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Ons Jabeur Creating a Tennis Legacy in Tunisia and North Africa

Ons Jabeur reaching another Grand Slam final will encourage more generations from North Africa to pick up a racket. Whether she wins or not, her inspiration has already begun.
Ons Jabeur is creating a legacy for tennis in Tunisia

Ons Jabeur is creating a legacy for tennis in Tunisia

For the second time this year, Ons Jabeur has made a Grand Slam final.

Victory in the US Open against world No. 1 Iga Swiatek would be a defining moment in African tennis history, but the achievement of reaching the final alone is already a game-changer for the sport in Tunisia and beyond.

"Ons [Jabeur] is a breath of fresh air for many people in Tunisia," Anis Bouchlaka, national technical director of the Tunisian Tennis Federation, told DW last year.

"I have seen with my own eyes people watching her matches at the cafe," Bouchlaka said, referring to traditional Tunisian cafes that are usually only ever filled with men.

"I have seen workers, building and parking attendants watching her Wimbledon matches sitting on a chair ... It's really something incredible. If someone had told me that a few years ago, I wouldn't have believed it."

Jabeur's rise is equally hard to fathom. For someone who first picked up a racket when she was 3, largely because her mother needed to get her to do something to be quiet, Jabeur's progress has been a slog rather than a sprint.

She played her first event back in 2008 and, other than a 2011 Roland Garros juniors victory, it took nearly a decade for Jabeur to break into the top 100.

In the last two years, the Tunisian has risen to prominence. After winning in Birmingham in 2021, she won in Madrid and Berlin this year. Finishing runner-up at Wimbledon earlier this summer was the one that changed everything, with the Tunisian postal service even unveiling a stamp with Jabeur on it.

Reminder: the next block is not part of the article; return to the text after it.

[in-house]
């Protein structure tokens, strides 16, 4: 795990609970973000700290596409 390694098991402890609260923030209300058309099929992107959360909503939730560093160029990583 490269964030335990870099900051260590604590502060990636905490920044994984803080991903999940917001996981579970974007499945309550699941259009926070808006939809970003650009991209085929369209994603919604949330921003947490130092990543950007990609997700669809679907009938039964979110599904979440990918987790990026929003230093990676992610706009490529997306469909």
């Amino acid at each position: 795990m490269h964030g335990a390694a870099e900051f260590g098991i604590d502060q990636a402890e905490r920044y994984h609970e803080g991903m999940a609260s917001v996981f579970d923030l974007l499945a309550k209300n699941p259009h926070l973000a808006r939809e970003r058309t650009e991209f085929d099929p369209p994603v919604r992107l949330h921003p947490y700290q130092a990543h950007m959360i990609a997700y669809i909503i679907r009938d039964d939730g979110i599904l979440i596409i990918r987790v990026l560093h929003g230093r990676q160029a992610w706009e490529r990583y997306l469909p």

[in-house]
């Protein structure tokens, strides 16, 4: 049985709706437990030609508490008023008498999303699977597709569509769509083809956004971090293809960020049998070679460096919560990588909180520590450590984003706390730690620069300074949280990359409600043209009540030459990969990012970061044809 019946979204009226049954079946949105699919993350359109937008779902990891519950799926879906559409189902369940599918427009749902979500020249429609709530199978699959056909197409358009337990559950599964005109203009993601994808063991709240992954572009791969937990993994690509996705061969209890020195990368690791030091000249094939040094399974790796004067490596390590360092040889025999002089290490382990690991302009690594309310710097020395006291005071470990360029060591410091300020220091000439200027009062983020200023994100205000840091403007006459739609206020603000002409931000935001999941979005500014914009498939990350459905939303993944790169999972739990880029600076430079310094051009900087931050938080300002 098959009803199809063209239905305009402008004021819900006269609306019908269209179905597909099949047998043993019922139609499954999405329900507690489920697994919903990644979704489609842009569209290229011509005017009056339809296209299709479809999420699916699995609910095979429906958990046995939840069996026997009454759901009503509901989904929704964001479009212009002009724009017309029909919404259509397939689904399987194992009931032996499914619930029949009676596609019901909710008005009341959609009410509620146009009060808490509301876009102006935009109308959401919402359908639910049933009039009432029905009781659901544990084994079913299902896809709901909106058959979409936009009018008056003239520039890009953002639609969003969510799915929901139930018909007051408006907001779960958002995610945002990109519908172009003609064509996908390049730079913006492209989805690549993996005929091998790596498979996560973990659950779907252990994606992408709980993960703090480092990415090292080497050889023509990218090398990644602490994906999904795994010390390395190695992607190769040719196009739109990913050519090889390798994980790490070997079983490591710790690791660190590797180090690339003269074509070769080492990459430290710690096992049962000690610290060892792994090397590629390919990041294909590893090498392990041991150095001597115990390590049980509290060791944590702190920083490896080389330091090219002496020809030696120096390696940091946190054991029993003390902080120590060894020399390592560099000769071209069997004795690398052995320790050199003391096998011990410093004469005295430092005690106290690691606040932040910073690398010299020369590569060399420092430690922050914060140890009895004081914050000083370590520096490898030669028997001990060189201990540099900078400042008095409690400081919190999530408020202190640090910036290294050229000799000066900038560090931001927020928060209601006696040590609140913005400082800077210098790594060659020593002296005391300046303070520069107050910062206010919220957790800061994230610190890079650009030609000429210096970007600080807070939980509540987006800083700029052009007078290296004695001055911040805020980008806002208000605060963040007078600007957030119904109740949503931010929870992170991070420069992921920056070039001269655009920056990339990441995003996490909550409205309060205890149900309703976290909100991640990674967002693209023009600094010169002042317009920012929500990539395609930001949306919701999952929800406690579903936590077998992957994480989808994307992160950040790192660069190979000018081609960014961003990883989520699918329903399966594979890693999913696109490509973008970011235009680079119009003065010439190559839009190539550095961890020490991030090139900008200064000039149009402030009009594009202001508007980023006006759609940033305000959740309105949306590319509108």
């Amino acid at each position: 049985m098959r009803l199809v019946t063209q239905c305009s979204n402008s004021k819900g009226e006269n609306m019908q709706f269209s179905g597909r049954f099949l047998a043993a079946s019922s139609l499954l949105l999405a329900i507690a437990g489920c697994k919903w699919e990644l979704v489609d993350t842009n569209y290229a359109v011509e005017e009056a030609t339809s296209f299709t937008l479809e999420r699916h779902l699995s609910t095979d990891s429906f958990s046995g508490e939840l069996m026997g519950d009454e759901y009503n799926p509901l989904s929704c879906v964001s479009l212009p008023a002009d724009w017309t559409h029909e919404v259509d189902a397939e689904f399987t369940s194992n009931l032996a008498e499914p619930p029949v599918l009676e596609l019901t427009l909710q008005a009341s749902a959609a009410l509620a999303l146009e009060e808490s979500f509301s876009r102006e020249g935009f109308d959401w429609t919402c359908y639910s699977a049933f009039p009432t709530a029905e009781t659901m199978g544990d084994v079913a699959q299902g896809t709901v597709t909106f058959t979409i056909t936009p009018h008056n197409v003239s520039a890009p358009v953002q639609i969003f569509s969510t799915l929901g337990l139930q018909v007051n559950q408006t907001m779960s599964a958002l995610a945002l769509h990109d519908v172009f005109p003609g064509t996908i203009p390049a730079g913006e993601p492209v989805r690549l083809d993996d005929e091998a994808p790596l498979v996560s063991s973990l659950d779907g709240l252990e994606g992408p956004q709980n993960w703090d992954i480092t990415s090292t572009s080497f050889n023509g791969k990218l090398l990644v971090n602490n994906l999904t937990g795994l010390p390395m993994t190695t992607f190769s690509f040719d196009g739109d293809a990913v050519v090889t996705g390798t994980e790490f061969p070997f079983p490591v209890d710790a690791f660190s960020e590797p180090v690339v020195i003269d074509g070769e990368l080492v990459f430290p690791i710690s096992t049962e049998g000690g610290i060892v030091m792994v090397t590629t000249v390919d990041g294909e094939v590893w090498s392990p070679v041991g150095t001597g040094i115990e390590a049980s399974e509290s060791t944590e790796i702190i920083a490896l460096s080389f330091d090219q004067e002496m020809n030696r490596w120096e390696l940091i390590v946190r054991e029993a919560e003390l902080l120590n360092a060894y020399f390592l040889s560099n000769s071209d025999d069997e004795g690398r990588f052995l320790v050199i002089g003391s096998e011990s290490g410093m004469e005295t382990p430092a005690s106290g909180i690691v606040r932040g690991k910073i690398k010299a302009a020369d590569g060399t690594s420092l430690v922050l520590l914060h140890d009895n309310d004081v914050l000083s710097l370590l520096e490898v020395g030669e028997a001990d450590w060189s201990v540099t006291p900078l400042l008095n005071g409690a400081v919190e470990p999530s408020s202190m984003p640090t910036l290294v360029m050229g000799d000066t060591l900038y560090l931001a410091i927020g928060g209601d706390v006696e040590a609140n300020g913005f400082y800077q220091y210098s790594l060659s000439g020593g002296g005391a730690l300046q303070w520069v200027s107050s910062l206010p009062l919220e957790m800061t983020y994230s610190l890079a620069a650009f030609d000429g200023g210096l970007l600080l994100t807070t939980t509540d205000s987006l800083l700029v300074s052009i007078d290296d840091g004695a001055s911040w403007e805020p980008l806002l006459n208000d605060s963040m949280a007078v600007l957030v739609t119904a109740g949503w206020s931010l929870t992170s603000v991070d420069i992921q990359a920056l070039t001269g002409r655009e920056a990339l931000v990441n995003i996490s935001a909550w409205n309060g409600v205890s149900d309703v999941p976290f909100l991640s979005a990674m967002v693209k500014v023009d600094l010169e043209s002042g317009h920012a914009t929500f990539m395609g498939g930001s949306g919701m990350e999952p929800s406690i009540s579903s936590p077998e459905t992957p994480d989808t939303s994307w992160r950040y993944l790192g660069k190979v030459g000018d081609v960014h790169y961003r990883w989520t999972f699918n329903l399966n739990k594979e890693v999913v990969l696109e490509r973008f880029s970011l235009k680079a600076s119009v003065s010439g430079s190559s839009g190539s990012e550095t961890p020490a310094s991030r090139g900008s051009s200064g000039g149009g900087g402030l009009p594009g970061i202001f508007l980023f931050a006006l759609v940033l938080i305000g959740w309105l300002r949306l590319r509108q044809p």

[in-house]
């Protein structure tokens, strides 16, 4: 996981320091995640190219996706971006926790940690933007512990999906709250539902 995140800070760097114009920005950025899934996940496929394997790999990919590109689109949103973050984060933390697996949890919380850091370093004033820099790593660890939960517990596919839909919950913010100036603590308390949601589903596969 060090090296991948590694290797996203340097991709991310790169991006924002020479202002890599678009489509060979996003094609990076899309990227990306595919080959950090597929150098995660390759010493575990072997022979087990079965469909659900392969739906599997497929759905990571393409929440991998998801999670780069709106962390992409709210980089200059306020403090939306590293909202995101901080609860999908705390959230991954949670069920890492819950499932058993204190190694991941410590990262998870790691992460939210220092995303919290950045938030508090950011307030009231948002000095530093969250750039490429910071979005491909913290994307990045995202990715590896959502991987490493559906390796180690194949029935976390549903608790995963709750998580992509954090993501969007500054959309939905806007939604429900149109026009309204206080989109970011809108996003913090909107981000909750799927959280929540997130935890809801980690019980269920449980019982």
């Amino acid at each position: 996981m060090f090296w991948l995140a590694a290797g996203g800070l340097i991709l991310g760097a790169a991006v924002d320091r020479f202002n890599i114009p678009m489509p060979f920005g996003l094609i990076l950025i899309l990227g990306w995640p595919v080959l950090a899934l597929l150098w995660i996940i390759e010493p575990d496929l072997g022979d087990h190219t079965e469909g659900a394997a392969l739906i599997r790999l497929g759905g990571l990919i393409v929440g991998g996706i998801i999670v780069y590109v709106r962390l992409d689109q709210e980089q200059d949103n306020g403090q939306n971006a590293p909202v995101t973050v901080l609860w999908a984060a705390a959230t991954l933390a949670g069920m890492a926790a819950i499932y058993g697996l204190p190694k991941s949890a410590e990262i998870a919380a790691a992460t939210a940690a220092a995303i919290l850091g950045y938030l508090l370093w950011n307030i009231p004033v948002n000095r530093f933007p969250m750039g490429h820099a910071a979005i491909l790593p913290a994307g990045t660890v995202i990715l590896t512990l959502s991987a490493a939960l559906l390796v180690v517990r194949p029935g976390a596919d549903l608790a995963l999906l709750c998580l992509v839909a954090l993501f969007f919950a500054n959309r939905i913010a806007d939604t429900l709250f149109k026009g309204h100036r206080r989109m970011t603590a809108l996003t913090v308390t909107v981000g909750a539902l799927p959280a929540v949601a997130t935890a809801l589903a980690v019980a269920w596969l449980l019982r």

Changing Tunisia

Jabeur's creativity on the court and her superb slice makes her fun to watch, but it's the legacy she is creating that takes her beyond just another player reaching their peak.

As the first Arabian tennis player to reach the top 10 in either ATP or WTA rankings history, Jabeur is constantly rewriting history every time she makes another round of a Grand Slam. She is changing the game for her country — in October, Tunisia will host a WTA 250 tournament for the first time, in Monastir, not far from where Jabeur grew up.

"I just want to give an example for many generations coming from North Africa, from my country, from the African continent, that it's not impossible, that we can do it. I've been trying to carry this message for a very long time. Hopefully it is working," Jabeur said after beating Swiatek in the fourth round of Wimbledon in 2021.

Throughout it all, she hasn't lost her connection to Tunisia either. The 28-year-old still trains in her homeland, saying, after some experiences abroad, that to optimize her progression and her game she needed to reconnect with her roots.

"I was also able to realize that abroad, several coaches have tried to standardize my game a little," Jabeur told Tunisian outlet Inkyfada. "In Tunisia, my coaches have always been able to adapt their instructions to my personality which is reflected in my game."

Fun to watch as a player, Jabeur is also endearing as a person. During her run at Wimbledon she ended up playing and beating Germany's Tatjana Maria, a close friend.

"She loves children and sees mine almost as her own," Maria told German broadcaster SWR. "She's a part of our family."

'Minister of Happiness'

During the same tournament, Jabeur raised nearly €18,000 ($18,142) for the renovation of a school in Tunisia by donating €100 for each ace and winning dropshot. When Jabeur presented the check it was nearly double that amount. During the pandemic, she put one of her rackets up for auction to help buy medicine for people in Tunisia.

Jabeur's open nature and good sense of humor are a welcome change to a sport loaded with the usual professional athlete platitudes. After beating Ajla Tomljanovic in the US Open, Jabeur joked she was going to be fired as "Minister of Happiness," her nickname back in Tunisia, because she had been too down on herself during the match, even twice throwing her racket to the ground.

"It's tough sometimes to manage the frustration, tennis is a tough sport and I apologize for my behavior," she said. "I really wanted to just keep calm but the racket kept slipping away from my hand!"

It's no surprise that her favorite player growing up was US star Andy Roddick, famous for his big serve and funny jokes.

Earlier in the year, she played doubles with Serena Williams and throughout it all acted in the only way possible around the greatest player of all time: with a huge smile of disbelief. The pair were nicknamed "OnsRena," further endearing her to tennis fans.

Victory would cement her place in tennis history, especially against the world No. 1 Swiatek, but Jabeur has already done something very few in sport can dream of, namely leave a legacy beyond the court for future generations.

Edited by: Matt Ford

Courtesy: DW

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